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Metropolitan Plan May Close School Attucks will close in 1977 if a new metropolitan school desegre¬ gation plan is put into effect. The plan, presented by school officials, calls for closing 26 ele¬ mentary schools and three high schools. If adopted, Shortridge would close next September, and Harry E. Wood High School the following year. This means that as many as 11,000 pupils may be bused to suburban schools and 2000 trans¬ ferred within the city system. If this happens, tb3 IPS will lose nearly 15,000 students in the next lour years. Suburban systems which would receive city students include Eagle-Union, Carmel-Clay, Ham¬ ilton Southeastern, Mt. Vernon, Southern Hancock, Avon Brownsburg, Plainfield, Hend- dricks County, Center Grove, Clark-Pleasant, Greenwood, De¬ catur, Franklin, Lawrence, Perry- Pike, Warren, Wayne, Beech Grove, Speedway, Mooresville and Northwest Shelby County. However, the state legislature has just passed a resolution call¬ ing for a Constitutional Con¬ vention to adopt an amendment to the U.S. Constitution banning busing for racial balance. Mr. David Klinkose, human re¬ lations specialist here, points out that the school board*s plan may not go into effect, that it is still TIGER TOPICS Vol. 6, No. 4- -Crispus Attucks High School, Indianapolis, Ind. February* 1974 Science Teacher, Student Visit Bell Laboratories in New Jersey Senior Gary Stamatkin and science department head R. Cae¬ sar Johnson spent Feb. 4-5 as guests of the Bell System in Mur¬ ray Hill, N.J. All expenses were paid by Bell. The program of bringing high school students and teachers for a two-day visit of the labs began in 1960 and schools throughout the country partici¬ pate. The visits aim to give students and teachers an understanding of the work done by scientists and engineers in large research organizations. It also hopes to give the visit¬ ors a knowledge of the tools and procedures used by the scien¬ tists and the environment that fosters significant teichnological achievements. According to Mr. Johnson, the programs hope to bridge a gap between science classes and re¬ search laboratories. And of course, the program is also designed to encourage stu¬ dents to continue the study of science and engineering by em¬ phasizing the challenges these fields offer, as well as the social and economic rewards of the fields. — Photo by Larry Cowin FBINCIPAL EARL DONALSON welcomes Mr. Caesar Johnson and Gary Stamatkin after trip to New Jersey. Six Musicians Play in City Youth Orchestra When the Indianapolis All- City High School Orchestra per¬ formed on Jan. 20, six of the mu¬ sicians were from here. Playing in the string section were Carla Sherrell, Tanya White, Anyta Crenshaw, and Denise Senter. In the woodwind section were Jana Smith and Charles Montgomery. The orchestra has existed for 17 years. Oleg Kovaleko, assoc¬ iate director of the Indianaolis Symphony, has directed the group for two years. The orchestra consists of 80 students from the city schools. Au¬ ditions for the group are held each September, with stiff competition, especially for wind and wood¬ wind players. The January program included Wagner's Prelude to Die Meister- singer. Symphony No. 2, First Movement by Henson, Enesco's Rumanian Rhapsody No. 1, "Ju¬ bilee" by Neson, "Revival" by Gould, "Jesus Christ Superstar" by Webber - Mancini, and a Mo¬ zart flut concerto. Breakfast Honors January Graduates COE members wished their Jan¬ uary graduates a farewell by holding a special breakfast in their honor on Jan. 17. The meal was prepared by COE members in the foods room. It consisted of scrambled eggs, ham, blueberry muffins, orange juice, milk and coffee. Special guests were Mrs. Vivian Terry Moore, dean of girls, Mrs. Anna Jackson, head of the home economics department, Mrs. Mil¬ dred Smith, head of the business department, Mr. William Harri¬ son, director of guidance, and Mr. Vivian Jones, counselor. Theresa McCoy acted as emcee for the program which followed breakfast and Mrs. Smith gave the invocation. Corsages were pre¬ sented to the graduating seniors. Entertainment was provided by Tina Trotter and Marvin Wil¬ liams on the guitar. Seniors honored include Nancy Dent, Phillis Ddnlon, Carolyn De Witt, Kathy Roberts, Pam Pip¬ kins, Denise Lamb, Laverne Hob¬ son, and Michelle Meiring, quite tentative. However, he notes that the board must comply with the court order regarding inte¬ gration. He believes integrating all the schools in Marion County is wise and just. "Races learn from each other," he says, "and this can't happen without some kind of integration. Whether or not the numbers in- vdlved here are corract, I don't know. It takes a lot of study to determine how many students should be moved to effect inte¬ gration/' KingArthur's Knights, Ladles to Live Again As Camelot Performed King Arthur's Camelot will come to life on the stage as mu¬ sicians and actors perform Ler- ner and Lowe's musical on April 15-16. Taking lead singing roles are Reggie Thomas as King Arthur, Denise Senter as Guenevere and Chester Ealy as Lancelot. Other roles have not yet been cast, according to directors, Mr. Ken Wells and Mr. Glenn Fisher. The three-act production re¬ quires a number of set changes. Sets will be designed by mem¬ bers of the Design Club under the direction of Mr. William Tay¬ lor. NCA Committee Will Evaluate, Rate Total School Here Self-evaluation is what the school has been going through during the last se¬ mester, as booklets contain¬ ing **E V a 1 u a t i v e Criteria'* have been filled out for the North Central Association Evaluation Committee which will be here March 12-15. The booklets, filled with de- tailed information about the school will guide the commit¬ tee as they study the school to determine whether or not its stan¬ dards are high enough to contin¬ ue as an accredited school. North Central committees exa¬ mine each accredited school every seven years, and no two commit¬ tees for different schools are the same. After studying the booklets and what they see while they are here, the committee will write a re¬ port and send a copy to the school and one to the state NCA commit¬ tee in Bloomington, This report will make recom¬ mendations to the school concern¬ ing many different areas, includ¬ ing curriculum, student activities and many other facets of school life. Positive suggestions from the staff and students will be wel¬ comed by the committee. Mr. Christ Christoff, principal of Lew Wallace High School in Gary is chairman of the commit¬ tee which will be evaluating CAHS. Surprise Party Honors Miss Cruser COE students surprised their coordinator, Miss Pat Cruser, with a birthday party on January 26. The students planned the party to express their appreciation for everything she had done for them. They presented Miss Cruser with a plaque and her mother, with¬ out whose help they could not have planned the surprise, with a corsage. COE members agree that the party was the biggest success of the group's gatherings this year. Most memorable was the moment she walked through the door to be met with a hearty "Surprise" that brought tears to her eyes. Members Involved in Convention Representing the school at the COE District Convention February 16 are 18 students. These students will participate in several various office-level contests at the convention to be held at Ben Davis High School. Participants from here are Terry Brown, Gwen Carter, Peggy Foltz, Gina Glenn, Trena Godsey, Marcia Hayes, Sharon Mabrey, Karen Maye, Theresa McCoy, Radford Moore, Terri Nolan, Diann Patterson, Jackie Pittmon, Tim Russell, Diane Sigler, Tina Trotter, Gary Smith and Marvin Wiliiams. Scrambled eggs are just about ready for COE members as Gary Smith and Rad¬ ford Moore cook up a storm.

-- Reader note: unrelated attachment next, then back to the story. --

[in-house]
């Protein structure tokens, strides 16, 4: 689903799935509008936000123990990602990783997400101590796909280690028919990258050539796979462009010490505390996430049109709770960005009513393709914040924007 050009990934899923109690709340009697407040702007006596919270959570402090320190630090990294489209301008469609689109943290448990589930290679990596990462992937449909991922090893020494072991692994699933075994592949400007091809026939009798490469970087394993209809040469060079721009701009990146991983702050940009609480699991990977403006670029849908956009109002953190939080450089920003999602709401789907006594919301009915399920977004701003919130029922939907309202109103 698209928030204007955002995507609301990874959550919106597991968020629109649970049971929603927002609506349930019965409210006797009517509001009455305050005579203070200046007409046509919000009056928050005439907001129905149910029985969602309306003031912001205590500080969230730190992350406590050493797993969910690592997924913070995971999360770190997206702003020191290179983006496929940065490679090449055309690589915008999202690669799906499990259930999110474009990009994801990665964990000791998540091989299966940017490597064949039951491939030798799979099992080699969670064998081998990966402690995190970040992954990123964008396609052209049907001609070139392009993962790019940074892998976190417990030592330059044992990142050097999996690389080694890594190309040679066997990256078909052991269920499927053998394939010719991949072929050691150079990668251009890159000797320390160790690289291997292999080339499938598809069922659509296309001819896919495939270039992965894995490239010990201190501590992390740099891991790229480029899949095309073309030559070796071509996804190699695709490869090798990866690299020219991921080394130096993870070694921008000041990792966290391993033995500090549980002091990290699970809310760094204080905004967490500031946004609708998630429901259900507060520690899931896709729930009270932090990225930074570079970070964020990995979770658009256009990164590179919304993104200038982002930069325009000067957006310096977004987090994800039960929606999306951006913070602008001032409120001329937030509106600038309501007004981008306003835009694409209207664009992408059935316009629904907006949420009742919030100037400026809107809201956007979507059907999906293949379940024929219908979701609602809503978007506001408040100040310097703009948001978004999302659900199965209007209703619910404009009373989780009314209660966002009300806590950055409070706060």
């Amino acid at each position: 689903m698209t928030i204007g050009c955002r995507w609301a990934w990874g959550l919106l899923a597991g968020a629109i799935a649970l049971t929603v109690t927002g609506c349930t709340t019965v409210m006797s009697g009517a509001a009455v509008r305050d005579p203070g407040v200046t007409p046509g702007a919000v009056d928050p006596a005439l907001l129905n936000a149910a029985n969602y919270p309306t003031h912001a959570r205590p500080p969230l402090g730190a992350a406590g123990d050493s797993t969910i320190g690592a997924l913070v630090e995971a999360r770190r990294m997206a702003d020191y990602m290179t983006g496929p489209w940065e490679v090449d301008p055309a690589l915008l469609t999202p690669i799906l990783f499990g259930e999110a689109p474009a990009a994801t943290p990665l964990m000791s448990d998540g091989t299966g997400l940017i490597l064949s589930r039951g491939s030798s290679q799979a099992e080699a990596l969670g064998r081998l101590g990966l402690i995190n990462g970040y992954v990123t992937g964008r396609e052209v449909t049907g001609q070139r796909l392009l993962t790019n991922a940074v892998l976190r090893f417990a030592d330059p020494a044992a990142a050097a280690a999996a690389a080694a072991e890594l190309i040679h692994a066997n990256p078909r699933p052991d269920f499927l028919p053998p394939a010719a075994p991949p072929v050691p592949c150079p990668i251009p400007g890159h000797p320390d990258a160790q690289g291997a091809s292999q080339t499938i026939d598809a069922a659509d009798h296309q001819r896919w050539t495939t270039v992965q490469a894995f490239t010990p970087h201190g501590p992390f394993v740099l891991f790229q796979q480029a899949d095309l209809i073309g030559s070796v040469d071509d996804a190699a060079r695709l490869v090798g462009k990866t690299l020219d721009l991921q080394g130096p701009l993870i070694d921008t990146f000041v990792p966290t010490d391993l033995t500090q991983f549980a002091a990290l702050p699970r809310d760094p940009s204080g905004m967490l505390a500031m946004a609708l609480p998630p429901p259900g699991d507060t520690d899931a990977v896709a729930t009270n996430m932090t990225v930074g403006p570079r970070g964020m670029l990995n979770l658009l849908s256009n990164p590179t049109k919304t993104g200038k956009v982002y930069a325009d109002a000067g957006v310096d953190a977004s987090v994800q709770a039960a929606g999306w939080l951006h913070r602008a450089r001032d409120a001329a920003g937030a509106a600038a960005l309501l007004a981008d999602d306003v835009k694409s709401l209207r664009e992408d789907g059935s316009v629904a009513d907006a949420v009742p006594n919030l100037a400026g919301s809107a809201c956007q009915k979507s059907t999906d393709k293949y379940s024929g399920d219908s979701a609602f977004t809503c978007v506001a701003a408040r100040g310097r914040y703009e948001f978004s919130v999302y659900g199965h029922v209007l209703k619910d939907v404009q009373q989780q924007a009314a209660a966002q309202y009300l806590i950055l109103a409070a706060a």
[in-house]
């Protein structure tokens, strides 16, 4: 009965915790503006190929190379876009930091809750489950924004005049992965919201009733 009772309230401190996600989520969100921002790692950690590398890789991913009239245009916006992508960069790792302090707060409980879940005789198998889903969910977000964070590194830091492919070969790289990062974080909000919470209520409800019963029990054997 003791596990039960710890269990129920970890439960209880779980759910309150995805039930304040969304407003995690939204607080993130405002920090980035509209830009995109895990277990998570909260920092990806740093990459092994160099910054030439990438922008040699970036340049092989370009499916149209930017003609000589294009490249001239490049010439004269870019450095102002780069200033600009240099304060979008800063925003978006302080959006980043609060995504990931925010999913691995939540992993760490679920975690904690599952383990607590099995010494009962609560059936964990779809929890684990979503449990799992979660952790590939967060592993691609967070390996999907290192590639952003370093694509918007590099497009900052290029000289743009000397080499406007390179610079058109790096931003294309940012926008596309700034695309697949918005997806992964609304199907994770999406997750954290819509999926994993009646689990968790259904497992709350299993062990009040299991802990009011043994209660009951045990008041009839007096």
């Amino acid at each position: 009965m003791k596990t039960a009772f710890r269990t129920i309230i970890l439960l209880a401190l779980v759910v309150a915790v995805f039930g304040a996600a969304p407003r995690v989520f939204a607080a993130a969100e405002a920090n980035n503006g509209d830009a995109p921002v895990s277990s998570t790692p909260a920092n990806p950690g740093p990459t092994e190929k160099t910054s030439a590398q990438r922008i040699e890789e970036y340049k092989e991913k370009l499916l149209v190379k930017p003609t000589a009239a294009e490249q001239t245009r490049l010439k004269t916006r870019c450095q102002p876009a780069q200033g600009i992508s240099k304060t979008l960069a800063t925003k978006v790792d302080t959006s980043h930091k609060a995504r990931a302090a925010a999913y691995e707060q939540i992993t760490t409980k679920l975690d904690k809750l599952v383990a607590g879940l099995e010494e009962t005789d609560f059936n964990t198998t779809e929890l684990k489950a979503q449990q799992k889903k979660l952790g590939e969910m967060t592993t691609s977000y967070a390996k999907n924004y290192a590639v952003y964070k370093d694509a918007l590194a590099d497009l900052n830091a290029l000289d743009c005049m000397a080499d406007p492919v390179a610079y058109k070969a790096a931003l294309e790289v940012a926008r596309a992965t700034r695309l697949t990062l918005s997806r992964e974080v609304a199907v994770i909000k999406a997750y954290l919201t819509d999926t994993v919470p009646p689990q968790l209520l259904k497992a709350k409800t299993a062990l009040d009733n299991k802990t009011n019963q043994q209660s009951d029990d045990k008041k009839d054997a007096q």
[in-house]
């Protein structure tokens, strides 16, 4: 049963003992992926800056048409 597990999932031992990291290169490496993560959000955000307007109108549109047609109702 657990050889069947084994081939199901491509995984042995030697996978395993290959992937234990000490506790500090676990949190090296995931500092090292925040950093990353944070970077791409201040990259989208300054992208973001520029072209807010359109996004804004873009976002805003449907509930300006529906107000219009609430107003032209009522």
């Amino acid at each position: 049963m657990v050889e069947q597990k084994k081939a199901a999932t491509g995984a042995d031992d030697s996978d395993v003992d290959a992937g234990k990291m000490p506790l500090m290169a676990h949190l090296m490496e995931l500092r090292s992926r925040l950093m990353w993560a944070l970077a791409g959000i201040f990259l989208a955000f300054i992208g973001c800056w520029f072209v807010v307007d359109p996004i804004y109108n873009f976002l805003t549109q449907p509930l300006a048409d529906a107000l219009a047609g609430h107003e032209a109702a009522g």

|Title||Tiger Topics, Feb. 1974|
|Serial Title||Tiger Topics|
|Previous Serial Title||The Attucks News|
Crispus Attucks High School (Indianapolis, Ind.)
Crispus Attucks High School (Indianapolis, Ind.) -- History
Crispus Attucks High School (Indianapolis, Ind.) -- Newspapers
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Crispus Attucks Museum (Indianapolis, Ind.)